Zend_Feed is all about feed aggregation and Zend_Feed gave us a fantastic head start on consuming and producing feeds. We have sub-classed this heavily as we have a lot of special requirements but it did save us lots of time covering the basics.

Zend_Filter + Zend_Filter_Input + Zend_Validate

I put these all in together as they all have similar tasks. Although at first I found constantly building up filter/validation chains long winded (but very readable) I soon starting building helper functions that let me build the chains with shorter (not sure if clearer) syntax which could then be easily repeated.


const FILTER_EXAMPLE = 'Alnum:Alpha:StringTrim';
$string = Filter_Helper::filter(FILTER_EXAMPLE,$string);

The same can be applied for building up Validators. At some point I will release the full syntax and the code.

The Rest

  • Zend_Gdata - Easy to use and very powerful, we use it to access blogger services
  • Zend_XmlRpc - This is still in its infancy but it still does the job for most tasks
  • Zend_Http - Want to perform some custom request? this handles nearly everything, we use it all over the place for a range of tasks and has proved to be very robust
  • Zend_Date - Dates come in lots of formats and Zend_Date means you treat them all the same, a few question marks over future performance when over using this
  • Zend_Log - Does what it says on the tin, quite lightweight but easily extended to give a few extra features that makes it worthwhile
  • Zend_Session - I try and keep clear of over using session data but having the ability to namespace your sessions makes this very useful


The Zend Framework does a fantastic job of giving you a professional quality set of tools to get going with quickly and then when required it doesn’t stop you customizing it when you need to. As you grow more confident and start to understand the underlying reasoning behind the framework you start to work with it more and more and it encourages you to achieve the same kind of extensibility that it has achieved.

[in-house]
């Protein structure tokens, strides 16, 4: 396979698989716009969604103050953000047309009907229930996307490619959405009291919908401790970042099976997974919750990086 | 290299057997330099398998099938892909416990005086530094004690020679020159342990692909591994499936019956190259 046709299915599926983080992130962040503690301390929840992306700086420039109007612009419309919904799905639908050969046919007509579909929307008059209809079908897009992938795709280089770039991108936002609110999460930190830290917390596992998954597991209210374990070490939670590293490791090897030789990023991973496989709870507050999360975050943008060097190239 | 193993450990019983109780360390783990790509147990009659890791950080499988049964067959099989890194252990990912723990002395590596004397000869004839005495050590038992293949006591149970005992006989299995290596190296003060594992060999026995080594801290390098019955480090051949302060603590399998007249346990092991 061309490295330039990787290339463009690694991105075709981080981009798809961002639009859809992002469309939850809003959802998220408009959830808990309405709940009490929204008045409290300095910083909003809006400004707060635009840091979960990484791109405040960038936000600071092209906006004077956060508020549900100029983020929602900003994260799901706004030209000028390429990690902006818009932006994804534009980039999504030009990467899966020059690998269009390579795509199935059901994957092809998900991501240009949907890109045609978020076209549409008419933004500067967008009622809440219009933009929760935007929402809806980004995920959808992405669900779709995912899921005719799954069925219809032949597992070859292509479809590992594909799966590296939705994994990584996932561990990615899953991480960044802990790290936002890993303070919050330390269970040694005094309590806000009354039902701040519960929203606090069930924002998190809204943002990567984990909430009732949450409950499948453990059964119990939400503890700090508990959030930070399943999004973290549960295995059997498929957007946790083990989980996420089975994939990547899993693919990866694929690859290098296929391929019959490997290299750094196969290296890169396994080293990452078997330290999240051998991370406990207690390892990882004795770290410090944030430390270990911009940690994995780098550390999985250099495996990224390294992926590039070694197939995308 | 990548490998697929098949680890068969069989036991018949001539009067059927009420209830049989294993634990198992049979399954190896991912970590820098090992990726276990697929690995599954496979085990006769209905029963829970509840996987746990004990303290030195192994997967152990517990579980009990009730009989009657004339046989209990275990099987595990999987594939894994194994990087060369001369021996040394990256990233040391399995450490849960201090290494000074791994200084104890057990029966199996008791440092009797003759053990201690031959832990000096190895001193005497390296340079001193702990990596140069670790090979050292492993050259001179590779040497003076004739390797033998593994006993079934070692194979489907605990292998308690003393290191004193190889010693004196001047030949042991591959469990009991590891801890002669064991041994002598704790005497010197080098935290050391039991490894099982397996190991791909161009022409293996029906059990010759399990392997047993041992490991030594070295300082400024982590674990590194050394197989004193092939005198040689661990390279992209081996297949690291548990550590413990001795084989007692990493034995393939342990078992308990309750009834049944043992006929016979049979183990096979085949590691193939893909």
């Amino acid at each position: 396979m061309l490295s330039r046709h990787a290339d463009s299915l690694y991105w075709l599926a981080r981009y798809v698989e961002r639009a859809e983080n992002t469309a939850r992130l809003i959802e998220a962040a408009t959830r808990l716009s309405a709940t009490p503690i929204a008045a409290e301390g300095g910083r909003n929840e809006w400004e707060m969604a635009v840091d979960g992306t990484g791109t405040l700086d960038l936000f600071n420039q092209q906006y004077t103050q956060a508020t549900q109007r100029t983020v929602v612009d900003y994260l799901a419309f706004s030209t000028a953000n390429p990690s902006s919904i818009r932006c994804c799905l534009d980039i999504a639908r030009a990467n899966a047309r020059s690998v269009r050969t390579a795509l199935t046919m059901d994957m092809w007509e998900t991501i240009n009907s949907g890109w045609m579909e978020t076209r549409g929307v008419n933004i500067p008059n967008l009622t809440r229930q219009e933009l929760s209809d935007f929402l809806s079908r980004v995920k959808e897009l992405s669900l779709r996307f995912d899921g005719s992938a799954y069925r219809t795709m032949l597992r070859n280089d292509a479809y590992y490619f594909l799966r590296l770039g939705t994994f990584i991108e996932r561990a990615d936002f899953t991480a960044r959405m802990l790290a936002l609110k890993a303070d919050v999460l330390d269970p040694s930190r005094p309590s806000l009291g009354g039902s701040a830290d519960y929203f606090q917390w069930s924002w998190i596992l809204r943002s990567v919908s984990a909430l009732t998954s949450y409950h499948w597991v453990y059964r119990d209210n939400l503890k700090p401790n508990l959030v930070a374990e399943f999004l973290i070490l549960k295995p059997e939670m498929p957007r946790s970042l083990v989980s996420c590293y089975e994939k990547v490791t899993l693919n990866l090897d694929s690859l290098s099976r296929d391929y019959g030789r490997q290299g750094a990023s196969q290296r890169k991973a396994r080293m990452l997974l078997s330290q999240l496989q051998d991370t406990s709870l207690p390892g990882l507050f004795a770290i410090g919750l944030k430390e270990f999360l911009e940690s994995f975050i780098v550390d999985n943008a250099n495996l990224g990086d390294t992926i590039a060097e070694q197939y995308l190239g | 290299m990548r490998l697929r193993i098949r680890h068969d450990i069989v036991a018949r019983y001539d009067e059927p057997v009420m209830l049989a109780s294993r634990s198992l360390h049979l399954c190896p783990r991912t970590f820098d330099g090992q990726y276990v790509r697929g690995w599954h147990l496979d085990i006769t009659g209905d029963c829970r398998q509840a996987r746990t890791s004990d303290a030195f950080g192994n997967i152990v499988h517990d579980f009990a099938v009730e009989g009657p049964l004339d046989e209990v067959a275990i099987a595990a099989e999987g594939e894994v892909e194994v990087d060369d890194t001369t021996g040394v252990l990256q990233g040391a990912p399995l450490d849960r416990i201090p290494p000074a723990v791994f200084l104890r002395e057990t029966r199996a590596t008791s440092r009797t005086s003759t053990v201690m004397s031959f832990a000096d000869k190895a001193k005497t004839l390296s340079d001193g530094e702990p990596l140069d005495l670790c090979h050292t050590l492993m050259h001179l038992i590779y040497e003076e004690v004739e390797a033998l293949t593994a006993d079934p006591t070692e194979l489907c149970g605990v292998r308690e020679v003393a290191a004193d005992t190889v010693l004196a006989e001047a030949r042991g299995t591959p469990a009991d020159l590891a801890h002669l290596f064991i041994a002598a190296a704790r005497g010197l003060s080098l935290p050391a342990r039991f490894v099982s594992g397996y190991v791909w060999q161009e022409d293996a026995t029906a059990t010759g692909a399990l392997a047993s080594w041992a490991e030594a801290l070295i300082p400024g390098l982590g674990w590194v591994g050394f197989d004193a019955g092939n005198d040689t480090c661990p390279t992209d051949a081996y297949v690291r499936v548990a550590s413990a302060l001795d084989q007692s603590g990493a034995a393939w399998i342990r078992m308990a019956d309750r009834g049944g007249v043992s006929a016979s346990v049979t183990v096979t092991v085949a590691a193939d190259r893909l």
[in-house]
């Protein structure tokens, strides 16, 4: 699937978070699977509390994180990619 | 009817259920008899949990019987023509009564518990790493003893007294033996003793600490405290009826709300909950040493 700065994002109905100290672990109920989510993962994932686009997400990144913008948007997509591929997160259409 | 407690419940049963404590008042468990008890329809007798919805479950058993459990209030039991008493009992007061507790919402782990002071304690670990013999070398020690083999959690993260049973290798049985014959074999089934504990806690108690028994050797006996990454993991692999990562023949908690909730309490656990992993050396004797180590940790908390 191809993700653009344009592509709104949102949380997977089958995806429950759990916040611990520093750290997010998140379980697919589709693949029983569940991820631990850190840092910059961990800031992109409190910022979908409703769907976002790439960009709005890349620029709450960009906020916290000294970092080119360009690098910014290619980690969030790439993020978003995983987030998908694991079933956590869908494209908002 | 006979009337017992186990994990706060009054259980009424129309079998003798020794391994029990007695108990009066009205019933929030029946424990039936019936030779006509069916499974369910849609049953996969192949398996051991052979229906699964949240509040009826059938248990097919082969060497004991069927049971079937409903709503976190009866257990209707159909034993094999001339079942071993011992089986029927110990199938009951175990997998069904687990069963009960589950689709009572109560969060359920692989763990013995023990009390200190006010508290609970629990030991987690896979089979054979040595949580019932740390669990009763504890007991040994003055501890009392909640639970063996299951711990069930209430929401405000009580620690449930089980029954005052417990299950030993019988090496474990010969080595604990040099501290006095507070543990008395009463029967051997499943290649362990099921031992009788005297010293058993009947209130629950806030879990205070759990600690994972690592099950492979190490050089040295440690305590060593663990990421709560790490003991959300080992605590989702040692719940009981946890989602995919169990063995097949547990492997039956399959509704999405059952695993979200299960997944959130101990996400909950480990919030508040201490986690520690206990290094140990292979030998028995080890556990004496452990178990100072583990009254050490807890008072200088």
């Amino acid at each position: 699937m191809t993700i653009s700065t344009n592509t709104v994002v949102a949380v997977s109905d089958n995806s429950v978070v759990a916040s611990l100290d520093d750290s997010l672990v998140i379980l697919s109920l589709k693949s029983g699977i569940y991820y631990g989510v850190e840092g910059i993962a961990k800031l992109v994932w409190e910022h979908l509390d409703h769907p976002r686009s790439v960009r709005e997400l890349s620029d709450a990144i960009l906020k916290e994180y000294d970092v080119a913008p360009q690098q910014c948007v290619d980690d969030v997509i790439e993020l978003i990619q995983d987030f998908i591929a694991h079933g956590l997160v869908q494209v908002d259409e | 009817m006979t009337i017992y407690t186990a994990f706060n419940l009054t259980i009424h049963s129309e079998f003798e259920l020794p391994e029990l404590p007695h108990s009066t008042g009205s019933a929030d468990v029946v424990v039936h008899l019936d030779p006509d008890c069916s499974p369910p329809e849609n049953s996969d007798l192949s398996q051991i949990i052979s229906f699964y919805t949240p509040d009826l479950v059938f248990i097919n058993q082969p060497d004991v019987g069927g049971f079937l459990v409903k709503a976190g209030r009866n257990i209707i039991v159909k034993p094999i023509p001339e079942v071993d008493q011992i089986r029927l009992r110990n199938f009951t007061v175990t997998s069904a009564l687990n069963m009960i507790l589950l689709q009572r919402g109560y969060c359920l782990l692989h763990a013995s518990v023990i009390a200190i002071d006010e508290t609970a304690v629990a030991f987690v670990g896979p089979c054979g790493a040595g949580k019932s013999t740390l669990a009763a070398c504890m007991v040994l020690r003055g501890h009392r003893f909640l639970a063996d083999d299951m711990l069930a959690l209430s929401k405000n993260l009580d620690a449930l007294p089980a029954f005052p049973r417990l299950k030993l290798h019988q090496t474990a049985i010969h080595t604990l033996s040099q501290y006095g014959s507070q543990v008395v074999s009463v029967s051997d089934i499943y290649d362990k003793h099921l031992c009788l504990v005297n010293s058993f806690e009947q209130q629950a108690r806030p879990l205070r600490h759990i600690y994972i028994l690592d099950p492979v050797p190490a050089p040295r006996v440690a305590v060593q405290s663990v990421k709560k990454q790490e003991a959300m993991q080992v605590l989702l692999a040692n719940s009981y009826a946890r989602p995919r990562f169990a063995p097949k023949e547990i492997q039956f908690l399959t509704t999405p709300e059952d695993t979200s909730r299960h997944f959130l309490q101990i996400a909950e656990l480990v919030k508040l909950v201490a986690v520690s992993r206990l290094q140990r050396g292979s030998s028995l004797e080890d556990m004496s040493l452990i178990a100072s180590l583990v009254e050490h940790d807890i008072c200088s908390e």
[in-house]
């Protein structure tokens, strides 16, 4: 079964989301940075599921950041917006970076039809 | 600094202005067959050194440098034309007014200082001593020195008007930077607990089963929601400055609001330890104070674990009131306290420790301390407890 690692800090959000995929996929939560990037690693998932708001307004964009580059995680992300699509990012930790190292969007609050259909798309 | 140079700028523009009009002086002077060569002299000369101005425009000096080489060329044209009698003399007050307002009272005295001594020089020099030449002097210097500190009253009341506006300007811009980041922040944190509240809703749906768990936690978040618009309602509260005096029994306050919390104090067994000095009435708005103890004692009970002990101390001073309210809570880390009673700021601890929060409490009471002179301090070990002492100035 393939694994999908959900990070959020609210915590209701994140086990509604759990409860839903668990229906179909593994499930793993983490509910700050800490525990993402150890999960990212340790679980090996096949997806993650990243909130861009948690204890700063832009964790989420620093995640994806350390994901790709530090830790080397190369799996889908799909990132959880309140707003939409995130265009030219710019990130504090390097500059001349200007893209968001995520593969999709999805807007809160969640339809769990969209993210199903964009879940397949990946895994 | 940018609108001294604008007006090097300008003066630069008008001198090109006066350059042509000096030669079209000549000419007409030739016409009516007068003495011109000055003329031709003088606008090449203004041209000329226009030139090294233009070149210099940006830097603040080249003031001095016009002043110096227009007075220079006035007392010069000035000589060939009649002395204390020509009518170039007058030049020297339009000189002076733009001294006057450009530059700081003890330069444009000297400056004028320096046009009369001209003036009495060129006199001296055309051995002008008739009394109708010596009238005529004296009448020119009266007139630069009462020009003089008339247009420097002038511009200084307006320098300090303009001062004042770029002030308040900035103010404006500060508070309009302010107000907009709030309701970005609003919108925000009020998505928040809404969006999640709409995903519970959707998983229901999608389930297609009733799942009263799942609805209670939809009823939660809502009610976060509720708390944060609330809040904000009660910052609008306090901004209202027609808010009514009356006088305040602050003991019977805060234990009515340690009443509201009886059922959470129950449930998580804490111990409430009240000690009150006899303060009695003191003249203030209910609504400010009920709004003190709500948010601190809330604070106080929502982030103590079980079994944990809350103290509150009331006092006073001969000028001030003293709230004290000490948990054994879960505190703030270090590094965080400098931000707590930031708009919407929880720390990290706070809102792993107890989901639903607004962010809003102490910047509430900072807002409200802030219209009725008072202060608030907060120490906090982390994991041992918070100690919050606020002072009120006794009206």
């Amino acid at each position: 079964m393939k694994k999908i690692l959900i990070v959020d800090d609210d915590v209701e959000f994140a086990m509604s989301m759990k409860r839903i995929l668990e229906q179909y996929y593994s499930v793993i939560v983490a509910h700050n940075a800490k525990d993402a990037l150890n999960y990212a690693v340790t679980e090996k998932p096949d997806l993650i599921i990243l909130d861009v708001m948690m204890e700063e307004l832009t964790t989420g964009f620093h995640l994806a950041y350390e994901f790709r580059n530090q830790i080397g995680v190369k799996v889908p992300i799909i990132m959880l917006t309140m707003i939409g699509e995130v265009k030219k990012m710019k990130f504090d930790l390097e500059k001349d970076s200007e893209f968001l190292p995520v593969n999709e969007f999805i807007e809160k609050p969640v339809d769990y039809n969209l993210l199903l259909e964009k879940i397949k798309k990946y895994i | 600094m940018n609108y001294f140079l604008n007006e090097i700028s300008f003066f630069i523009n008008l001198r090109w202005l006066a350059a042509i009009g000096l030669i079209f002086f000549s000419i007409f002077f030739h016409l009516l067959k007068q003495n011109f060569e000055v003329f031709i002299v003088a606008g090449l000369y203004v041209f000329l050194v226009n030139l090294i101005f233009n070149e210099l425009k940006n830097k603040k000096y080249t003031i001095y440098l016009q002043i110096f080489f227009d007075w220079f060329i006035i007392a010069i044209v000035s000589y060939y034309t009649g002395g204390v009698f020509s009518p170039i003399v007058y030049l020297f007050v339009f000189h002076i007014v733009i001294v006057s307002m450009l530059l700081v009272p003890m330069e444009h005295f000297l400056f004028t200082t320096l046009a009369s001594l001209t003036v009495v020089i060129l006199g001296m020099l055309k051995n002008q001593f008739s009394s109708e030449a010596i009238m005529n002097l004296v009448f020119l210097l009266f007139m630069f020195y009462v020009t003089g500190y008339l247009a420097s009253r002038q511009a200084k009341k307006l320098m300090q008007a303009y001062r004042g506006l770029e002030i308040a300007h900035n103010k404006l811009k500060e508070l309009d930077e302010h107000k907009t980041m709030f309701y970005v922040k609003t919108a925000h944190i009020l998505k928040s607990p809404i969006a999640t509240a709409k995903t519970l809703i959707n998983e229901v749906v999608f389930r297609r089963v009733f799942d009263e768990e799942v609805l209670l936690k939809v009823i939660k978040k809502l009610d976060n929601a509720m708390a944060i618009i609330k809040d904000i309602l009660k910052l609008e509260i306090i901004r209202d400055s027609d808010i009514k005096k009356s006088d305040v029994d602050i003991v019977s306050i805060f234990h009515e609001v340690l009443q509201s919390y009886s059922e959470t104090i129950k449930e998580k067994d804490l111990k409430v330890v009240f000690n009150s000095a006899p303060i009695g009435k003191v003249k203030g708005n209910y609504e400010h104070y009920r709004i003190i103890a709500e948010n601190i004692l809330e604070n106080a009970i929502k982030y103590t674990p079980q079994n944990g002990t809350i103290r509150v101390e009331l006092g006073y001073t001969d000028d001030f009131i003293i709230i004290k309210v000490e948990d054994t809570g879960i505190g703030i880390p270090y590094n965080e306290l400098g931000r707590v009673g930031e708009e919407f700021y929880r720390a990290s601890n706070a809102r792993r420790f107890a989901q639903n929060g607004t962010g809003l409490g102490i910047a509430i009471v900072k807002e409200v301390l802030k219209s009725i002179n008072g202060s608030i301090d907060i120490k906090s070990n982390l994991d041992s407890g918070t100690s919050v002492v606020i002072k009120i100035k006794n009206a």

Thursday, November 29, 2007

Beginning Symfony tutorial - Moving from plain PHP to Framework based development

Lately, i have been busy with recent two projects, which are being developed using Symfony framework. Let me say that it is fantastic. I wonder why i didn't use it before. Symfony is PHP5 framework inspired by Rails framework, exactly suitable for Web 2.0 application development. I planned to write tutorial about how to start Symfony, but realized that there are plenty of good tutorials out there. One of them is on sitepoint. Here is the tutorial, you can follow the links to read the rest of the Symfony tutorial

With the release of symfony 1.0, it's time for those who haven't tried it yet to see what's inside this beautiful framework. Stable, fully documented, and released under the open-source MIT license, symfony is used by hundreds of web sites, including some very large ones (Yahoo! Bookmarks, with its 20 million-strong user base, is built with symfony). If you haven't taken the time to look at the introductory screencasts on the symfony project website, this simple tutorial will lead you through the basics.

The best way to learn and understand symfony is to use it, so this article will lead you through the creation of a photo album application with this framework. You already know the basic features such an application should offer: the ability to upload photos, to describe and tag them, and the ability for visitors to browse and comment on your photos.

Symfony is a Model-View-Controller (MVC) framework written in PHP that's aimed at building web applications. If you're already familiar with the MVC paradigm, you won't be surprised by the way symfony organizes scripts. If you aren't familiar with MVC, you just need to understand that separating the code into three parts -- the logic code (called the Model), the presentation code (the View), and the request handling code (the Controller) -- is a good way to ensure the maintainability and reusability of code.

Not only is Symfony an MVC implementation in PHP, it also integrates a lot of objects that facilitate the development of web applications -- and integrates them all with a coherent syntax. Smart URLs, code generation, easy templating, internationalization, caching, automated form validation, and Ajax, are among the most appreciated symfony features. Developing an application with symfony is slightly different than building it with any other framework, or without any framework at all. It's faster, more productive, and just plain fun. But enough talk, let's see some code.

Read more at Sitepoint>>>

Now php scripts are developed that are more compatible to generate highest pay per click revenues. These are a nice choice for the webmaster that is a beginner, since php based web design is not easier to develop and master. A beginner can just think of getting cheap domain names and high speed broadband services but has little access to search engine optimization tricks.